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The Obama administration may have acknowledged that the National Security Agency’s phone data program went overboard, but it isn’t about to let you see any of the public proposals for how to reform it.
The reason? Privacy, of course.
The NSA’s program collects phone metadata on nearly all telephone calls made to and from the country, regardless of whether the agency suspects that the data involves a possible threat to national security. Many people have criticized the program in its current form, saying the government should request a warrant to gain access to this private phone data.
President Obama recently responded to public outrage over the program by calling for a reform, which would include having the phone record database stored by a third-party organization. Right now we don’t know the specifics of where the phone record database would be stored or how the government would go about requesting access to it.
Over 28 corporations submitted proposals for reforming the program, and that’s what the government refuses to share with the general public. Those proposals came at the request of the Office of the Director of National Intelligence (ODNI), which is currently seeking more information on whether commercially available technology could be used.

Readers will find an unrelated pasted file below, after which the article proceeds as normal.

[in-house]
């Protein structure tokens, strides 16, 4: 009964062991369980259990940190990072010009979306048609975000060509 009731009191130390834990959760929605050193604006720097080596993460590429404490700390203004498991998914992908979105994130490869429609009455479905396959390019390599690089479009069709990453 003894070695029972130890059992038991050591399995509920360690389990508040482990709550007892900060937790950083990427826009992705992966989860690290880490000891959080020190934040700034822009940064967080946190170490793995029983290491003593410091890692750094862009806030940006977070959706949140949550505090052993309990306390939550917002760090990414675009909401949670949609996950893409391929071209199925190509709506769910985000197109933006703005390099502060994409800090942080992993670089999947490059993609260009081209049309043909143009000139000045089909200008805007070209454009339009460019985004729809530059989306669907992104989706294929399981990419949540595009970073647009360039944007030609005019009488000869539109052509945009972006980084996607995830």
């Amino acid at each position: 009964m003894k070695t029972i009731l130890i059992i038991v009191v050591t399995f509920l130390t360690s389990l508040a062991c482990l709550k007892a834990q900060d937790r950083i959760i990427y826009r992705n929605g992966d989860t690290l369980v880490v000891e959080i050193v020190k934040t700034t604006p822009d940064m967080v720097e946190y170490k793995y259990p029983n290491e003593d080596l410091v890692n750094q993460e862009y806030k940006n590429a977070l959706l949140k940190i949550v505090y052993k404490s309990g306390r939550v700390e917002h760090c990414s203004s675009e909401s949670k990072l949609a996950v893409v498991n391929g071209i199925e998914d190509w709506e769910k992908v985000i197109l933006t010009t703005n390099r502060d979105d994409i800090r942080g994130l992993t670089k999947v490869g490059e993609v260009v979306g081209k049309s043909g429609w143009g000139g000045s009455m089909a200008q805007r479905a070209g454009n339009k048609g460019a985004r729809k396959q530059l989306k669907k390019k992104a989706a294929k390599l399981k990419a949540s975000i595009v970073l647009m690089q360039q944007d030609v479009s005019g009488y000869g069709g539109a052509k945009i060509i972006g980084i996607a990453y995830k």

The ODNI has thus far denied requests for details on both the submitted proposals and the government’s assessment of whether it is possible to use commercially available solutions to manage phone records.
Here’s the response the organization issued to Wired yesterday:
Upon review, ODNI has determined the material should be withheld in its entirety in accordance with FOIA exemptions (b)(4) and (b)(6). Exemption (b)(4) applies to confidential proprietary information involving trade secrets and commercial data obtained from a company which, if released, would result in competitive hard to the company. Exemption (b)(6) applies to information which, if released, would constitute a clearly unwarranted invasion of personal privacy of individuals.
So despite the questionable practice of collecting an individual’s private data without a warrant, the government has no problem keeping efforts to reform the NSA’s program under wraps because it would violate a corporation’s right to privacy by releasing “trade secrets” and “commercial data.”
While I understand the ODNI’s stance, I’m not sure that keeping the public in the dark about how to reform the overreaching NSA phone data program is the right move. The public is already on edge about the fact that the NSA collected those phone records to begin with, and not being able to see those proposals certainly doesn’t help.
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